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On User-Defined Timezones in PHP Page 3

By David Whittington
on September 11, 2003

The Big Mess

The problem as we saw it was this: there are two distinct possibilities of what
‘mktime’ returns (probably more, but we doubt that any of them are sensible).
Either ‘mktime’ returns a timestamp which represents seconds since the epoch
in the local timezone or it returns a timestamp which represents seconds since
the epoch in GMT.
If ‘mktime’ returns a timestamp in local time then the conversion to a timestamp
in GMT would be a simple one. Because under these assumptions ‘mktime’ is not
applying an offset (both the input and output are relative to the server) all we
need to do to convert the output is to apply the user’s offset. If on the other
hand ‘mktime’ returns a timestamp which represents seconds since the epoch in
GMT then the conversion of the timestamp is not so simple. Remember that any
conversion applied by ‘mktime’ is always performed relative to the server’s
timezone, so even though ‘mktime’ under these assumption would try to return a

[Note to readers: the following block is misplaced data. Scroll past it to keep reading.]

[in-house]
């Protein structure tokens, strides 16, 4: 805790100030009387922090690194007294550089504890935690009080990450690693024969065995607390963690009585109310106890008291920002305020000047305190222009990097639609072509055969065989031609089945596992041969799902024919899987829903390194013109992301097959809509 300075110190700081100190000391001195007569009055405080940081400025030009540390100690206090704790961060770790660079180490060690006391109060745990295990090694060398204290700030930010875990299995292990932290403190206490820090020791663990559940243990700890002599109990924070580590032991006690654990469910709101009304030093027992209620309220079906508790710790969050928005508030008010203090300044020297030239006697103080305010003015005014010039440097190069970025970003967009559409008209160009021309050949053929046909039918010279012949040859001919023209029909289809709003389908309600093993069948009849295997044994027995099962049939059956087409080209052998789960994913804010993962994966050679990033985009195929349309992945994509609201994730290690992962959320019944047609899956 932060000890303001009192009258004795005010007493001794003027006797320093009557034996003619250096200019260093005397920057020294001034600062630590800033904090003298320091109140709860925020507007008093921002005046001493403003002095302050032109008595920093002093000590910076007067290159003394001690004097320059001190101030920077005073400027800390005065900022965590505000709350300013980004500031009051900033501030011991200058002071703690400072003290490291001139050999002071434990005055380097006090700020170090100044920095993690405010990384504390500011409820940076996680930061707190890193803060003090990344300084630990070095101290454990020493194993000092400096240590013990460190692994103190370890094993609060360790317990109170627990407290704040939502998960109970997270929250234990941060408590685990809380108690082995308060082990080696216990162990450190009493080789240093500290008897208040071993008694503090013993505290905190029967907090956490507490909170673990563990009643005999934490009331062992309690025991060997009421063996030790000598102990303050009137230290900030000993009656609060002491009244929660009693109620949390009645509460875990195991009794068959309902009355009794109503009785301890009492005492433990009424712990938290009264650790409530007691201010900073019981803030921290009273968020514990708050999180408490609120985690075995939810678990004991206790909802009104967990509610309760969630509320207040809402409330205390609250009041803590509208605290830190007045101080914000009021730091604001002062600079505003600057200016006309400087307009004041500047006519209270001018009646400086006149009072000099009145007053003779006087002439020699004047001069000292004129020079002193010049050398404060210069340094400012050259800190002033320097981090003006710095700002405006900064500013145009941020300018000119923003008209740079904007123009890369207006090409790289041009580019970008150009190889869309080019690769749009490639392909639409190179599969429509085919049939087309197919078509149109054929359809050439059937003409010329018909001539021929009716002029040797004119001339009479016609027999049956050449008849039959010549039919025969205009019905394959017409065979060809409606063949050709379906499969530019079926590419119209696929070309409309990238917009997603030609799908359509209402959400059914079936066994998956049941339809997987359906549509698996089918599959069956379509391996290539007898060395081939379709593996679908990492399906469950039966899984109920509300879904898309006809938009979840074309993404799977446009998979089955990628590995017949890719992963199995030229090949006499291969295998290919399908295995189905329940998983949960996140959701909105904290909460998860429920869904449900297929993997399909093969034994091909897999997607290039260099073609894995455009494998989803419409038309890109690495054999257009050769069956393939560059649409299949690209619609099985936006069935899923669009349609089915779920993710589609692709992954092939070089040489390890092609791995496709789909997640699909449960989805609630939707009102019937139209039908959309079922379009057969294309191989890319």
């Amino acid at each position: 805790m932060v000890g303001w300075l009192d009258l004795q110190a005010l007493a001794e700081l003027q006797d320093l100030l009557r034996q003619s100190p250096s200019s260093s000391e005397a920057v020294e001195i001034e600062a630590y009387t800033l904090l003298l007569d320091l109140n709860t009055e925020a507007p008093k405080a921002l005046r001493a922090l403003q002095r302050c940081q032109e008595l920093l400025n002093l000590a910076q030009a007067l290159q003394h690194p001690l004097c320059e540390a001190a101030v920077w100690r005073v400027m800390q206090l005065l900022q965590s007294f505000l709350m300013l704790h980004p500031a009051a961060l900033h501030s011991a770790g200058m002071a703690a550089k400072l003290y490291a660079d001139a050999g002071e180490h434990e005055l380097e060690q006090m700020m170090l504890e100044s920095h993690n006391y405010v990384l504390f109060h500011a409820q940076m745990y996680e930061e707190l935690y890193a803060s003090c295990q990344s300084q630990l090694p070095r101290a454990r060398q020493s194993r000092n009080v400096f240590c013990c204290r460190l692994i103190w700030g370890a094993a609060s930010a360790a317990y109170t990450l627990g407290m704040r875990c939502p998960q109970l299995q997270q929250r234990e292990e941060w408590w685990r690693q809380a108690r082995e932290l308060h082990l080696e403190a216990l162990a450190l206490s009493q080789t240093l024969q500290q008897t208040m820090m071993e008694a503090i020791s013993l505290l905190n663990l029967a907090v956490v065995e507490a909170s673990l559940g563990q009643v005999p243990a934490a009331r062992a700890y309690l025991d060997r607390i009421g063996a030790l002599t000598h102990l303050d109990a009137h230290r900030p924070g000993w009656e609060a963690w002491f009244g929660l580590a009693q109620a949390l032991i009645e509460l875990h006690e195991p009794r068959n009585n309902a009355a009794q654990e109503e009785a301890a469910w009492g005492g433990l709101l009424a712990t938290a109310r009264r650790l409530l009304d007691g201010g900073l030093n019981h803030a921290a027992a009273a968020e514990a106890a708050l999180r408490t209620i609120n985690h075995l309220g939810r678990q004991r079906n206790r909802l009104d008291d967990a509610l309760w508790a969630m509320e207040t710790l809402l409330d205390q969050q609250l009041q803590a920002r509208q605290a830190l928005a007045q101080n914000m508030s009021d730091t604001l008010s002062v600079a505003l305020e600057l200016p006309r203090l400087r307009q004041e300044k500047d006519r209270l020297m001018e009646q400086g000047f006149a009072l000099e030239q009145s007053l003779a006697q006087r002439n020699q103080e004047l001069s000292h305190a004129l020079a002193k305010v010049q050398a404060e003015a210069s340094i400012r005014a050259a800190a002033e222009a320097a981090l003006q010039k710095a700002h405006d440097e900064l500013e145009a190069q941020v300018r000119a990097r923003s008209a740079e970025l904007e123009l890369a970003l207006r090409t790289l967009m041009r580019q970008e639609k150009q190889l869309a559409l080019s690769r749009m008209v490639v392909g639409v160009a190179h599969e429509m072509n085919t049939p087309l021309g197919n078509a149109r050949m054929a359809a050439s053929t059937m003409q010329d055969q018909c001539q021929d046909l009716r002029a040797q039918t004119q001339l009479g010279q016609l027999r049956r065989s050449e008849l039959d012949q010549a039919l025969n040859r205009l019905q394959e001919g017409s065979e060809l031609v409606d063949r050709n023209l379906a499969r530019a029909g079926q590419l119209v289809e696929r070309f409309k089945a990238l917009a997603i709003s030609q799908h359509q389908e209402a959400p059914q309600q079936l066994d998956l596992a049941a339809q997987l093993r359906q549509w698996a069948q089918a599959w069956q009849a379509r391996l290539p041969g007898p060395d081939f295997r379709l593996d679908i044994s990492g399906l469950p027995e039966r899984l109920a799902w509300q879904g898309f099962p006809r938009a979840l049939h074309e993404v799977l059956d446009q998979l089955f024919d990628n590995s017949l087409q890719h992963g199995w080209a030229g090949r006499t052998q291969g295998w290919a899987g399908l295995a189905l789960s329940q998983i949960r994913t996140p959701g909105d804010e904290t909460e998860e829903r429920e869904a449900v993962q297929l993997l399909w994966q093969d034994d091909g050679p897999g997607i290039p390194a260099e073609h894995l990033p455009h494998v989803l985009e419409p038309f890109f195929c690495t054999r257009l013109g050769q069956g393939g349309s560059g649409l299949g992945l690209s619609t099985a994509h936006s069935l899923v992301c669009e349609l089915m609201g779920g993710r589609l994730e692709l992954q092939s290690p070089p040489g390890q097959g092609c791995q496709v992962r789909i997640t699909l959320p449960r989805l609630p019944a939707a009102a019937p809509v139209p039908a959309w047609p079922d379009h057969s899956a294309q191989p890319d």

time in GMT it would fail because it would apply the server’s offset rather than
the user’s offset. To solve this problem we would have to figure out the
difference between the server’s offset and the user’s offset, in other words,
the user’s offset from the server, and then subtract that value from the
timestamp returned by ‘mktime’.
Hypothesis 1 and 2
Hopefully, this hasn’t confused anyone to the point of madness like it did us.
If it has, hang on. The solution is quite simple. As all you true hardcore *nix
wizards out there already know, timestamps are always stored as seconds since
the epoch in GMT. In fact the epoch is defined as being in GMT. A a technicality
for sure, but an important one. If you keep in mind that all PHP functions
deal with timestamps in GMT
then your timestamp problems will be greatly
reduced. Also, if it helps you can demonstrate that this is the case; just run
the following code:


echo mktime(0,0,0,1,1,1970);


It should return something other than 0 (unless you somehow live in GMT) thus
indicating that PHP is applying the servers offset to translate the time values
passed into ‘mktime’ to a timestamp that is relative to GMT.
What this means in terms of our previous discussion is that our second
hypothesis was the correct one. ‘mktime’ returns a timestamp representing seconds
since the epoch, the epoch being in GMT of course. Just in case there is any
lingering confusion, below is a description of what PHP’s date functions do.
Actual PHP Behavior chart
In slightly more verbose terms:
gmtime, mktime, gmdate and date charts